The connection between type 2 diabetes and alcohol is quite complex. When people with diabetes drink alcohol, it comes at considerable risk, but it does not mean people with diabetes cannot drink alcohol. The risk depends on the type of alcohol and the amount a person decides to consume.

Type 2 diabetes is more common than ever before. According to the National Diabetes Statistics Report 2020, around 34.2 million in the US have diabetes, and the numbers continue to increase thanks to lifestyle changes and the choice in the food we eat every day.

It is important to note that only heavy alcohol consumption can raise the risk of developing type 2 diabetes. Alcohol consumption also leads to unpredictable blood sugar levels, which can be a huge risk to people with diabetes.

Can Alcohol Consumption Cause Diabetes?

Alcohol alone cannot cause diabetes, but zero and heavy consumption increase the risk. According to the American Diabetes Association (ADA), one drink or two can improve sugar management and insulin sensitivity.

Further studies show that moderate alcohol consumption of alcohol offers protection against some conditions in Asian populations and women, while heavy consumption raises the risk of developing diabetes.

Should People Living With Diabetes Drink Alcohol?

The American Diabetes Association allows people living with diabetes from consuming alcohol, but it does not advocate for it either. If you choose to drink alcohol, you should limit your consumption to moderate intake. This means up to two drinks daily for men and one drink per day for women. However, if a person with diabetes does not already drink alcohol, it does not mean they should start.

Taking alcohol with diabetes has detrimental effects on the health of a person. These effects include:

  • It affects blood sugar control: Taking more than three drinks raises blood sugar levels.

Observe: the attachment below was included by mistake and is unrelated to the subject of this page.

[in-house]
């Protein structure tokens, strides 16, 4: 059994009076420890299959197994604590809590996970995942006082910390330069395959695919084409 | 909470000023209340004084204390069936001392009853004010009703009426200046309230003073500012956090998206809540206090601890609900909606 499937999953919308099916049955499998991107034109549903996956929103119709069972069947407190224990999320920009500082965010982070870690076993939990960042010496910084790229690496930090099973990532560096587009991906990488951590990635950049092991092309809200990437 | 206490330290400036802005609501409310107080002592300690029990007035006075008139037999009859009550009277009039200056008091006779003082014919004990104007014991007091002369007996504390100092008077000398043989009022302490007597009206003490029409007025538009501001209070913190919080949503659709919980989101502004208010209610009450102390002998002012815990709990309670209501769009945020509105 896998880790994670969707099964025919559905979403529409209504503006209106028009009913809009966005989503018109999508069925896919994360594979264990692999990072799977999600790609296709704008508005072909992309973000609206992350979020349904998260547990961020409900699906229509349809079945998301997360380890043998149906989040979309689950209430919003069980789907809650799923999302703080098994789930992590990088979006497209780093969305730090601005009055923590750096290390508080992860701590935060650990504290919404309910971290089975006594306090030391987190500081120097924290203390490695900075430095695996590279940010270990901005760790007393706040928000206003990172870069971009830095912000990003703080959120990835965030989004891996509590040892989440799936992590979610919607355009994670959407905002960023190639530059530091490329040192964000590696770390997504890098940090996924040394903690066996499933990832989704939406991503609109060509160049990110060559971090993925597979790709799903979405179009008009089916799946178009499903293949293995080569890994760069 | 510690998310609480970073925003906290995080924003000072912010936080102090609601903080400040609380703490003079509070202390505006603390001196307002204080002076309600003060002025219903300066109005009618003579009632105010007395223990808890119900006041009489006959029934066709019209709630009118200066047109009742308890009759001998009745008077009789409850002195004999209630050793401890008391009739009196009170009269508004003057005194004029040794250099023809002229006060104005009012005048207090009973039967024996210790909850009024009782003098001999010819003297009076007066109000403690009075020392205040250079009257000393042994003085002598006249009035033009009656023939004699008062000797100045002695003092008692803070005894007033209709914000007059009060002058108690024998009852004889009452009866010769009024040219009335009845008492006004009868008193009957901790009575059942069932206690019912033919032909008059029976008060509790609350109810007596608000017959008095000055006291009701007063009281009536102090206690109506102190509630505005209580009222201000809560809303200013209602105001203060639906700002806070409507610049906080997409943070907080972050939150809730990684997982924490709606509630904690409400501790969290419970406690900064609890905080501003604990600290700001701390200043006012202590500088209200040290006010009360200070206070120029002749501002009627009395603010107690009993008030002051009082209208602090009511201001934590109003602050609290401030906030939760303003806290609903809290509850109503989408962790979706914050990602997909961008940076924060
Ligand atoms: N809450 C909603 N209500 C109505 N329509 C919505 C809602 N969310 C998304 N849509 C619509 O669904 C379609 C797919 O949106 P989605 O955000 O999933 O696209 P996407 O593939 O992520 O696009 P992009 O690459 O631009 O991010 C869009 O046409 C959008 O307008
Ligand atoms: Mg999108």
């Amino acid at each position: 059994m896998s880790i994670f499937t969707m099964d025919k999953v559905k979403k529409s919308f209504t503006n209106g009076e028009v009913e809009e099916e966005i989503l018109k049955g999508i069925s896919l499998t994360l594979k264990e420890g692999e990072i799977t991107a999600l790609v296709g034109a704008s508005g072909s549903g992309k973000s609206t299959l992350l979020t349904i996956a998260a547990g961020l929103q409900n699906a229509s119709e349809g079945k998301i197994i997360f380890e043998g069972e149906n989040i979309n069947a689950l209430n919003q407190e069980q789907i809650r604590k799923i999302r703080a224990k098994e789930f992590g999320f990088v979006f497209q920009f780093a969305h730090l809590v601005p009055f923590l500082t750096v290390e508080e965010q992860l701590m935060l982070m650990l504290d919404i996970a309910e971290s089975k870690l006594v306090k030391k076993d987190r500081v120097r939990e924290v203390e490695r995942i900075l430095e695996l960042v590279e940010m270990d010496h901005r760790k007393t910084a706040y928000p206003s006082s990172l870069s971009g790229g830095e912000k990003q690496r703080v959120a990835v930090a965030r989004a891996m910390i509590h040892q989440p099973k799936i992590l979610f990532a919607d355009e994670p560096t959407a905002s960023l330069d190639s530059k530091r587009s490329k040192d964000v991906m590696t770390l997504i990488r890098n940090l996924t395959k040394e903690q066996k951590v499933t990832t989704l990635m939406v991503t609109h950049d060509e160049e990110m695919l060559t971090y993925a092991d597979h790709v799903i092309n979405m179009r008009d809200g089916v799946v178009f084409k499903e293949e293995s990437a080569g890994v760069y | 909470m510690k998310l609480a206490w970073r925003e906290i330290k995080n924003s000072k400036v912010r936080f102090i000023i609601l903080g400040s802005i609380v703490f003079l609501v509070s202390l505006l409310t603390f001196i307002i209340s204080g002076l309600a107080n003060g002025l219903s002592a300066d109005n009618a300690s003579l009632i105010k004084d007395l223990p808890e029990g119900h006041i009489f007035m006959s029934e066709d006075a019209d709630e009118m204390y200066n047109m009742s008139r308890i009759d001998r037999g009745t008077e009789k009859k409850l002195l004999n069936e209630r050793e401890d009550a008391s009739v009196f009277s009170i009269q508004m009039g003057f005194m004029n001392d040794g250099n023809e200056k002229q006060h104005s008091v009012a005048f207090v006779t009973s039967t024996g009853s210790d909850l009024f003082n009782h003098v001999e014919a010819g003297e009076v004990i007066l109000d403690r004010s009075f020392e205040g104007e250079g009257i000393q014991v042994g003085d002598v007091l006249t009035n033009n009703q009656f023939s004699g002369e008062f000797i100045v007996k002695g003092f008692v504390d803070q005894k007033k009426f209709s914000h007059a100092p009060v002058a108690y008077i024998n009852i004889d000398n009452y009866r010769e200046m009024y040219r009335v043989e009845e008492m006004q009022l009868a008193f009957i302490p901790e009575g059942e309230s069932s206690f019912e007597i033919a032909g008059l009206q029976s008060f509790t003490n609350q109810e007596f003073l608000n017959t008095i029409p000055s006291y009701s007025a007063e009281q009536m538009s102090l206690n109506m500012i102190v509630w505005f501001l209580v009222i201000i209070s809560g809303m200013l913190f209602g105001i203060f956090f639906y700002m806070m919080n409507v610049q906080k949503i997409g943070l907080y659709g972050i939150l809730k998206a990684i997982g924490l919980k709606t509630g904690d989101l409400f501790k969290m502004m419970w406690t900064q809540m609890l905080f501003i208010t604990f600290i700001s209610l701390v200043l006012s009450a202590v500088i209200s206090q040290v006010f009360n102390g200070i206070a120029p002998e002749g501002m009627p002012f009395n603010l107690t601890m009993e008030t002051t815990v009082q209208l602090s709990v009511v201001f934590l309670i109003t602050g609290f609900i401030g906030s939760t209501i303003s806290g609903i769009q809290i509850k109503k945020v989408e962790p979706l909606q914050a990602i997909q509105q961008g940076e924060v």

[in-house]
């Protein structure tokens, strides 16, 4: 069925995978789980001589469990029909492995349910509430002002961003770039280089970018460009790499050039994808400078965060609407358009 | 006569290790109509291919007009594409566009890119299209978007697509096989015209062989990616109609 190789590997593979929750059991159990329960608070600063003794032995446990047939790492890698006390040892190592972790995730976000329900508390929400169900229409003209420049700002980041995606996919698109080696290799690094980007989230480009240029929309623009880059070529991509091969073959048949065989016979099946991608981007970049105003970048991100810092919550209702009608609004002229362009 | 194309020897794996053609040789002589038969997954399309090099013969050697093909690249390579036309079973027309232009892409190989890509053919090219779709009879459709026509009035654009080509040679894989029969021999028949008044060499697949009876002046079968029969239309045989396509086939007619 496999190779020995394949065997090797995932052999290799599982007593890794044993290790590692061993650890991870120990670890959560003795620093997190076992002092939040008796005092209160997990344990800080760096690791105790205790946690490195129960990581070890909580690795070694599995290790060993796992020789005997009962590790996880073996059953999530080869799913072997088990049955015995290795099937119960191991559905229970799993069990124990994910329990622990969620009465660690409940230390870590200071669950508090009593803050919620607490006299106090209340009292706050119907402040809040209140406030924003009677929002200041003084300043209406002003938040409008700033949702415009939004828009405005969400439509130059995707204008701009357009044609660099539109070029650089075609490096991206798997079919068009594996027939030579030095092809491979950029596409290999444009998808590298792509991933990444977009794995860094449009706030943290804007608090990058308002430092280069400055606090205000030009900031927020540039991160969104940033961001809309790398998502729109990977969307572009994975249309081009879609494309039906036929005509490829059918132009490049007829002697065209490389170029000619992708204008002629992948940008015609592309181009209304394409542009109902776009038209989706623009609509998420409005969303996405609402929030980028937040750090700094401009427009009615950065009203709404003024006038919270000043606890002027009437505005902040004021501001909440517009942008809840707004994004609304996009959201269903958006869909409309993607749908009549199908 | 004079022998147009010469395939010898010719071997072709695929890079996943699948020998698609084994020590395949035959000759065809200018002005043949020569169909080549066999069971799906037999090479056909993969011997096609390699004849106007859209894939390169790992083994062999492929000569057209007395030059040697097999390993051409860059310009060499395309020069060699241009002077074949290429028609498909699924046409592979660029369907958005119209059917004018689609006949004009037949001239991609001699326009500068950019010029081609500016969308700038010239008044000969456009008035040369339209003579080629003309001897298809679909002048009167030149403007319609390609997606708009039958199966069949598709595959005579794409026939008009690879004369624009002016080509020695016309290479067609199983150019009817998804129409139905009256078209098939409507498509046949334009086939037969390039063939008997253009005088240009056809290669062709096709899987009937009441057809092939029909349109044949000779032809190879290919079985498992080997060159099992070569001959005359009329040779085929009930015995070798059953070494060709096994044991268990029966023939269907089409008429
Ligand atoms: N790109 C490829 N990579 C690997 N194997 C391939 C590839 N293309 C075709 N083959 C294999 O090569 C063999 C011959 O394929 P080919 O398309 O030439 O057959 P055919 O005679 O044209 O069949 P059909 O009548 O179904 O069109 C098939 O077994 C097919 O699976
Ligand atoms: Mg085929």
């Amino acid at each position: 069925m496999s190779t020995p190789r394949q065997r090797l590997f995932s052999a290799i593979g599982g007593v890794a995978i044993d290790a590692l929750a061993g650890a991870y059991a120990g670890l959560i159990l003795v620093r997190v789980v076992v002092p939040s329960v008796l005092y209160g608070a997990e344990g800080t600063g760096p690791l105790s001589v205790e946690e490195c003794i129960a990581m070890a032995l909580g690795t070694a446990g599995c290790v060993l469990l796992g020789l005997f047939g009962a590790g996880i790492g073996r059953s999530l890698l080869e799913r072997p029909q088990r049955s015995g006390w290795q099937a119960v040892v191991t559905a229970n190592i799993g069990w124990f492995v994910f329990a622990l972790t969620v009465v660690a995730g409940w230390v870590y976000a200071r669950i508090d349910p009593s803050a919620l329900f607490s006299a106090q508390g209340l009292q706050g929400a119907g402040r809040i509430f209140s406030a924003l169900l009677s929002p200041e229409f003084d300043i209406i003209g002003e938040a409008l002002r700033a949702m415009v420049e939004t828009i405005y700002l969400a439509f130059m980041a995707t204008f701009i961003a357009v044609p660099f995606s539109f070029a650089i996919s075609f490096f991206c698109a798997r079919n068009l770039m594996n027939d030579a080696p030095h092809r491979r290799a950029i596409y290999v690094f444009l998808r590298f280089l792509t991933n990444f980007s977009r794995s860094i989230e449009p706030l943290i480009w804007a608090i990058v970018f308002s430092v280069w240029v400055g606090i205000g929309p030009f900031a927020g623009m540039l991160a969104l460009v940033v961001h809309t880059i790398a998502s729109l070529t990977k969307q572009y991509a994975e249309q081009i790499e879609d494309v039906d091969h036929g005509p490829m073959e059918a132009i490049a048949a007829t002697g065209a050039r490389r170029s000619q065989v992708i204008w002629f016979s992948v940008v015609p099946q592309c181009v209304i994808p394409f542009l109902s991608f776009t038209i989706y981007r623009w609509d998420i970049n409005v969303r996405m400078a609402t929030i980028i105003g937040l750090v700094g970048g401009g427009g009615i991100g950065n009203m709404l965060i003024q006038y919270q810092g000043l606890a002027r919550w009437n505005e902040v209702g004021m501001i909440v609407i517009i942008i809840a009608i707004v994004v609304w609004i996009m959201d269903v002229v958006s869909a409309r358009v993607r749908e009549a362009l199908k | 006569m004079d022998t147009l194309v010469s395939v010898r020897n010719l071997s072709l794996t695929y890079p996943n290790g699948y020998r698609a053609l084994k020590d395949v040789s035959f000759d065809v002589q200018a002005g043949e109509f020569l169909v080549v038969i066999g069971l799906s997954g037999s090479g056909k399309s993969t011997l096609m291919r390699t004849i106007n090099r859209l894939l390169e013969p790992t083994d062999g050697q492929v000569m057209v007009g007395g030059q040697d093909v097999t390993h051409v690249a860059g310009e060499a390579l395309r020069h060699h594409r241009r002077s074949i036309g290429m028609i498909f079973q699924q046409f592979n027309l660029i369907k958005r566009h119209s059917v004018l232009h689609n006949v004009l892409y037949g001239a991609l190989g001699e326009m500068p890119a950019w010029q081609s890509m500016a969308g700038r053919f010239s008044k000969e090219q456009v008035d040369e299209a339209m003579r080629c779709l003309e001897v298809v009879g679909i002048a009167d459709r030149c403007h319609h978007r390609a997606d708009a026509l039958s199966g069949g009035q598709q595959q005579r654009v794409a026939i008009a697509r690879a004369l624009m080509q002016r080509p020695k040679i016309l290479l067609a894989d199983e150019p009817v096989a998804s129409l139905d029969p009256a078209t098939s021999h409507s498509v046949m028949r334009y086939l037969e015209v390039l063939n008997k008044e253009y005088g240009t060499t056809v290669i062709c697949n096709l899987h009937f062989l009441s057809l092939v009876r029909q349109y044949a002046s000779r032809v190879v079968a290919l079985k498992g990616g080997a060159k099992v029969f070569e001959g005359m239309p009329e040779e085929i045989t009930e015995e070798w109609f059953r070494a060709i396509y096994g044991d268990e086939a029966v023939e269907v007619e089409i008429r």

• Make blood glucose levels unpredictable: Alcohol affects the body’s ability to interact with medication and other factors, which may lead to unpredictable blood glucose levels.
  • Increased risk of diabetes complications: Heavy alcohol consumption increases the risk of complications associated with diabetes. These include high blood pressure, heart disease, eye problems and nerve damage.
  • Alcohol consumption promotes weight gain: Calories from alcohol tend to add up and cause weight gain, a risk factor for diabetes.
  • Doctors will advise some people with diabetes to avoid alcohol for reasons unrelated to blood sugar levels. Patients with diabetes tend to have other conditions that alcohol could affect. The bottom line is if you are a person living with diabetes, ensure you consult with your doctor first before you start taking alcohol.

What Types Of Alcohol Should A Person With Diabetes Take?

Here is some critical information to help you adhere to the one drink per day for women and the two drinks per day for men. These are the measurements for the standard drink:

  • One 12-oz beer
  • 5 ounces of wine
  • 5 ounces of 80-proof spirits like gin, rum and vodka
  • 8 ounces of malt liquor

While calculating the amount of alcohol that you should consume while following the recommended guidelines, you should know that standard alcoholic beverages contain more than one serving of a drink. For instance:

  • A 40-oz regular beer contains over three servings.
  • A martini contains 1.4 servings.
  • A 40-oz malt liquor contains five servings.
  • A Long Island iced tea contains four servings.

Additionally, if you have diabetes, you should avoid sweetened liquor or alcohol mixed with punch or soda.

What Is the Connection Between Alcohol and Hypoglycemia?

One of the biggest concerns for a person with diabetes and alcohol is low blood sugar or hypoglycemia. Hypoglycemia is when a person’s blood sugar falls below the recommended 70 mg/dl. Heavy alcohol consumption can cause a decrease in blood sugar levels hence causing hypoglycemia.

This occurs because the liver stores carbohydrates and releases them in sugar between meals, stabilizing the blood sugar levels. The liver is also responsible for breaking down the alcohol for the kidney to flash it out, but it cannot do both simultaneously. This is the main reason why experts advise patients with diabetes to stay away from alcohol with they already have low blood sugar levels.

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